Limited scleroderma is one of two main forms of scleroderma, with it being the safer or the one which would tend not to be fatal. Limited scleroderma happens when an individual’s antibodies would attack his or her own tissues, which is contrary to its real purpose which is to protect it. This in turn would cause the affected area, which in most cases is the skin, to thicken. Since this is usually accompanied by pain, the patient’s movement is limited.
Limited scleroderma would often show in the face, chest, arms, elbows, knees, fingers, toes and sometimes on the legs and the spine. This is most likely to occur to women than it is on men and usually comes out when the victim is around 30 to 50 years of age. While limited scleroderma is considerably mild, neglecting it can make the case worse and have the condition spread inside. This condition then is known as systemic sclerosis.
As of now, there is no accurately known cause for any case of scleroderma. Some of the possible causes are genetics and that scleroderma can be hereditary, environment and that it is brought about by different unwanted factors in the environment such as bacteria, virus and similar factors, hormones are also said to cause it as to explain why women are more likely to develop scleroderma much more than men are.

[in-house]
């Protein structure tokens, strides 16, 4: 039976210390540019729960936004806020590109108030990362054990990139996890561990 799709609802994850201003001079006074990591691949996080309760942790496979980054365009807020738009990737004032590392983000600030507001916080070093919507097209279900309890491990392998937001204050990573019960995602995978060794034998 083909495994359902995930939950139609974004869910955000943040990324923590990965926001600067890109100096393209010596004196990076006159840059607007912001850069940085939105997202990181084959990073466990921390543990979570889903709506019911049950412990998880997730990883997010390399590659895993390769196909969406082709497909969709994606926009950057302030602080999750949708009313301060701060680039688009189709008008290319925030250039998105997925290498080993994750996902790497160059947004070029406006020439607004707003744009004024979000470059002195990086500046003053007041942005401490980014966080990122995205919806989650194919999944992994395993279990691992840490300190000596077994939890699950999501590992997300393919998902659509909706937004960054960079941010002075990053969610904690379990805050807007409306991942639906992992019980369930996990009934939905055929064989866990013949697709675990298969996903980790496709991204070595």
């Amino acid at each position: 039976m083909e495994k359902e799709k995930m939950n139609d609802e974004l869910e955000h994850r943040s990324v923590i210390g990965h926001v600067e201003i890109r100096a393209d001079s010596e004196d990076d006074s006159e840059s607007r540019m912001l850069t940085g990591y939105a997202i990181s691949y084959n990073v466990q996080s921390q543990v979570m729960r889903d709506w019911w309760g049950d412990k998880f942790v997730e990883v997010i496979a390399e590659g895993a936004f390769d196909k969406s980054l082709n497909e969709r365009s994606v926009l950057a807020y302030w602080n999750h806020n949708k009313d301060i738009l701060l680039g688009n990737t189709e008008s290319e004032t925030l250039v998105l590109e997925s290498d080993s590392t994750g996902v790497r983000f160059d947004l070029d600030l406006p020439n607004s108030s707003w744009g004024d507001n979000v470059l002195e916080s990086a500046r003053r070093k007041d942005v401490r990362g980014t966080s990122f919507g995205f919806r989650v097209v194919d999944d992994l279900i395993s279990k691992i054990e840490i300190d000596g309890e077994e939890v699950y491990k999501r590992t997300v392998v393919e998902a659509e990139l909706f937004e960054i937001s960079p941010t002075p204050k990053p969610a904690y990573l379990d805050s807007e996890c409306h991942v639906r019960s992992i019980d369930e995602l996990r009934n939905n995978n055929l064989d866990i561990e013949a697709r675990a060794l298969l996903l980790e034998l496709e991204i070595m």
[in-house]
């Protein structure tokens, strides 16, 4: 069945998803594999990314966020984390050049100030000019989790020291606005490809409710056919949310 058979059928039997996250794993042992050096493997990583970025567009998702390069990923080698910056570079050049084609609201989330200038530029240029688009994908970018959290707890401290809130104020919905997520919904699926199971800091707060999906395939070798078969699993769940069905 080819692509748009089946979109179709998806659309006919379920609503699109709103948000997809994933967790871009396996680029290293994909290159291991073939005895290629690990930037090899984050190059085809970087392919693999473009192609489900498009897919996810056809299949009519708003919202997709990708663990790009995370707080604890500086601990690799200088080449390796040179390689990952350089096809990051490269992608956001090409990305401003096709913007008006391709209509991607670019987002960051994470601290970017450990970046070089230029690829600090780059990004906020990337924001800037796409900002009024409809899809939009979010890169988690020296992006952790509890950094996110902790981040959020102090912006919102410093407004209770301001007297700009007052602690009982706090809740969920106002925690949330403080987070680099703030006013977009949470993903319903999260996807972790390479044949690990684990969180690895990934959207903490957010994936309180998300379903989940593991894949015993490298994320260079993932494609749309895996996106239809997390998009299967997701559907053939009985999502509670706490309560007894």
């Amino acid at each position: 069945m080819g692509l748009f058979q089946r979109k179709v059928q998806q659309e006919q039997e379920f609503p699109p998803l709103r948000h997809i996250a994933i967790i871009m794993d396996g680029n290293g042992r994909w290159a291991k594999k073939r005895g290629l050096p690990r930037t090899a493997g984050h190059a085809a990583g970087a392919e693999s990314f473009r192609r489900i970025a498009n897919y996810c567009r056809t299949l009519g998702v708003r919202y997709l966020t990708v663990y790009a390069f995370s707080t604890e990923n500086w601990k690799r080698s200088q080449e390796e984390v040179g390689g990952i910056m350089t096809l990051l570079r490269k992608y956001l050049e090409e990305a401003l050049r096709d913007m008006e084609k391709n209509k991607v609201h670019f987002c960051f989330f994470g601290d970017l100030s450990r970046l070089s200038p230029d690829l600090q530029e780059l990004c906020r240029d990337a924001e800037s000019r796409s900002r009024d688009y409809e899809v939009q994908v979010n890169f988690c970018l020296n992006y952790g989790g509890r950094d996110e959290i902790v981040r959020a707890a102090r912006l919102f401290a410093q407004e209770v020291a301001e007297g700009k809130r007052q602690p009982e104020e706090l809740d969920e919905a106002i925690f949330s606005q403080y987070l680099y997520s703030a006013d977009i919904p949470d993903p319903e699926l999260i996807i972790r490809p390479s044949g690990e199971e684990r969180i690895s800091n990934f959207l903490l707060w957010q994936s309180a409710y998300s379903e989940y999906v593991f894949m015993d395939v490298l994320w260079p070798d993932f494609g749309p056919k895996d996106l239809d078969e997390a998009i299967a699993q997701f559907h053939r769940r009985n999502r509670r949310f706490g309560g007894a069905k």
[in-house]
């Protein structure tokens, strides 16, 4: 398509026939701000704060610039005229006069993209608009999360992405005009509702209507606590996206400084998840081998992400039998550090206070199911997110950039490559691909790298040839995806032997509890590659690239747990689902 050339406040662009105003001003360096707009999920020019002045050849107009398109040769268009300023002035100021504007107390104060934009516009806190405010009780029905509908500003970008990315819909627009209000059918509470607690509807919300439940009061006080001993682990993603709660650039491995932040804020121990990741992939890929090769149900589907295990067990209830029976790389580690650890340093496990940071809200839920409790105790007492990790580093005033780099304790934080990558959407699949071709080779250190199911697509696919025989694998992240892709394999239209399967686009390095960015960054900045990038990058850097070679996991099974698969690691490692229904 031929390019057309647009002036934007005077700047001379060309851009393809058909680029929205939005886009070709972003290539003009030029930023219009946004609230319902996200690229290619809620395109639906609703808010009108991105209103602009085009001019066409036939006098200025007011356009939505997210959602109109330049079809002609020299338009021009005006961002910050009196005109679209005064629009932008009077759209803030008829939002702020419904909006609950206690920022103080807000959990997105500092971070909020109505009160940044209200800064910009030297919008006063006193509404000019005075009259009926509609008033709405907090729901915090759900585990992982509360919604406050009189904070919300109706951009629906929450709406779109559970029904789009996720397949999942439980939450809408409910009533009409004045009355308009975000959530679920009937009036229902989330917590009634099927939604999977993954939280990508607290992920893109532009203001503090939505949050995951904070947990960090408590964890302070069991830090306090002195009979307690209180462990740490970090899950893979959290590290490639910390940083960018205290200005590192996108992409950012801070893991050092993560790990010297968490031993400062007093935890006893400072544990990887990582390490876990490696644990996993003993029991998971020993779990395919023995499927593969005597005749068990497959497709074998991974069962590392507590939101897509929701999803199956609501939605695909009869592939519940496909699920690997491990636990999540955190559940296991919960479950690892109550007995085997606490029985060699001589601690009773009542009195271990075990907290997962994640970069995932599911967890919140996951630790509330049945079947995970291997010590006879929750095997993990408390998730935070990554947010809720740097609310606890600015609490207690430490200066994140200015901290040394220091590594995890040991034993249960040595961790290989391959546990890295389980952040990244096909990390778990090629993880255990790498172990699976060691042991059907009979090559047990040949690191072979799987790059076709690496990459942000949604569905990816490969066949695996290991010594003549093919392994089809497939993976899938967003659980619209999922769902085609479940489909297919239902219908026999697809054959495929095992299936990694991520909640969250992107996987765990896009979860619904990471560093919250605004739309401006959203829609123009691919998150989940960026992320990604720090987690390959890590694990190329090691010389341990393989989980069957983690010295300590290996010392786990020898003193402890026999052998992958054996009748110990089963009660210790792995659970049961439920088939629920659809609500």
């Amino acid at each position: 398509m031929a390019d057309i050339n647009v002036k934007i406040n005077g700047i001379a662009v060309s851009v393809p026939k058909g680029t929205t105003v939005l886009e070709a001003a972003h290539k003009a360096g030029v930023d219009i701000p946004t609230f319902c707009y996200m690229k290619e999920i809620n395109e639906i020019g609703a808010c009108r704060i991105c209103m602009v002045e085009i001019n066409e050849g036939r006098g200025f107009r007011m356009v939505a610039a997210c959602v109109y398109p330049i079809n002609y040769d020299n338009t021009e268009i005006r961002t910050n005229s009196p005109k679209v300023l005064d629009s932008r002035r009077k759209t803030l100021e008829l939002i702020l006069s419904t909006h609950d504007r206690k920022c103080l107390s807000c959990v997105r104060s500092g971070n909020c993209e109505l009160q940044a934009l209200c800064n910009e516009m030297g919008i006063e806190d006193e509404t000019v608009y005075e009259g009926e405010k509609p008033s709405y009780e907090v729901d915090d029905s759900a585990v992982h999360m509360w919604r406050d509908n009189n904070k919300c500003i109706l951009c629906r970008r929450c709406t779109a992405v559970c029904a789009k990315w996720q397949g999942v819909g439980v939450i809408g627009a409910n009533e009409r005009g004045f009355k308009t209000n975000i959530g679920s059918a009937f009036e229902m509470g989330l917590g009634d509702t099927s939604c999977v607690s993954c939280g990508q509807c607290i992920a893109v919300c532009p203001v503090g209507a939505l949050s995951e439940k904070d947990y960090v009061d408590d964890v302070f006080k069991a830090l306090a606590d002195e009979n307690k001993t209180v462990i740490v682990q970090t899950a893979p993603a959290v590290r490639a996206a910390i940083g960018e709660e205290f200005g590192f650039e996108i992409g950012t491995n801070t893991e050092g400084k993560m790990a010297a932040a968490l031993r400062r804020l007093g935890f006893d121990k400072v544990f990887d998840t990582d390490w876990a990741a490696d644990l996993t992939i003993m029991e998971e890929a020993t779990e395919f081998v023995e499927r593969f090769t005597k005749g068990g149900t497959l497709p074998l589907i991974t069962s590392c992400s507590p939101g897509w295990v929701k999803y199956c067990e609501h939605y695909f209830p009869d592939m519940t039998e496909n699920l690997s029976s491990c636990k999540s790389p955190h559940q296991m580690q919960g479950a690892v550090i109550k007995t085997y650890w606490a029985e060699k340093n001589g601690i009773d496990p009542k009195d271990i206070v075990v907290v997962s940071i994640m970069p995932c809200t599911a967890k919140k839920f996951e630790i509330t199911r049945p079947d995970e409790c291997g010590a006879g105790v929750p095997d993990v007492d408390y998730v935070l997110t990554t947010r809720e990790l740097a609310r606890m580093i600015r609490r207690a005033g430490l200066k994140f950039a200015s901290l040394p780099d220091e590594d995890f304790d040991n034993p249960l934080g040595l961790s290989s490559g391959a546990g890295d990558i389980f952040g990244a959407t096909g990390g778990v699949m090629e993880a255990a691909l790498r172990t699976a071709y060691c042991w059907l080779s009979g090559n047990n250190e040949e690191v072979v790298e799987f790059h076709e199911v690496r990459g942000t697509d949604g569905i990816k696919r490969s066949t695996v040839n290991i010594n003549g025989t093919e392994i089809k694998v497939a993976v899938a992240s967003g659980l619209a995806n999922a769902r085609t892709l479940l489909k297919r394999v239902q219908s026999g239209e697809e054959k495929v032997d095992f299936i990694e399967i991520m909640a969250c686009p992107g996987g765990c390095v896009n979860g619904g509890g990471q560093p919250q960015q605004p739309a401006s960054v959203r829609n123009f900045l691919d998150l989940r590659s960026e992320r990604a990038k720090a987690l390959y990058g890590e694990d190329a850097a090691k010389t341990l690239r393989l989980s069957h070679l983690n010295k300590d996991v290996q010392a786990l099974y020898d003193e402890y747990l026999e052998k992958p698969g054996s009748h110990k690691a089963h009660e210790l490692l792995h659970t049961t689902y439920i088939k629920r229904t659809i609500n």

One theory also made was that the fetal matter left after pregnancy that are still circulating in the mother’s system, even after decades of giving birth can cause scleroderma. While all of these may be reasonable and are very possible causes of scleroderma, unfortunately none of them are proven yet and the cause for all forms of scleroderma remains unknown.
Limited scleroderma is also known as CREST which is an acronym of all of its most visible symptoms. The first symptom for it of which the first letter stands for is calcinosis. This is the development of tiny calcium deposits under the skin which mainly form on the joints. These deposits can be felt and seen easily. Another symptom is Raynaud’s phenomenon which is the most common symptom of every form of scleroderma with it happening in 95% of all cases.
Esophagus disease is also experienced by people who suffer scleroderma, which would make it difficult for them to swallow since it interferes with the body’s way of processing food down known as peristalsis. Another evident symptom is sclerodactyly which refers to the localized tightening of the toes and fingers thus limiting their movement. The last symptom is telangiectasias, which are tiny red areas anywhere on the skin.
As of now, there is no known treatment for the complete removal of scleroderma in a patient. The approach for treating scleroderma is focused on limiting the damages done by the illness to the affected areas and as well as attempting to restore function to the damaged area. This can be done by either medications, rehabilitation therapy and as well as surgery. Numerous cases have been proven successful in the past.
For limited scleroderma, each different symptom is treated individually. Raynaud’s phenomenon would only require warming and protection or one could take low-dose aspirin to prevent blood clots. Fluoxetine can also help improve overall circulation which can restore normal functions.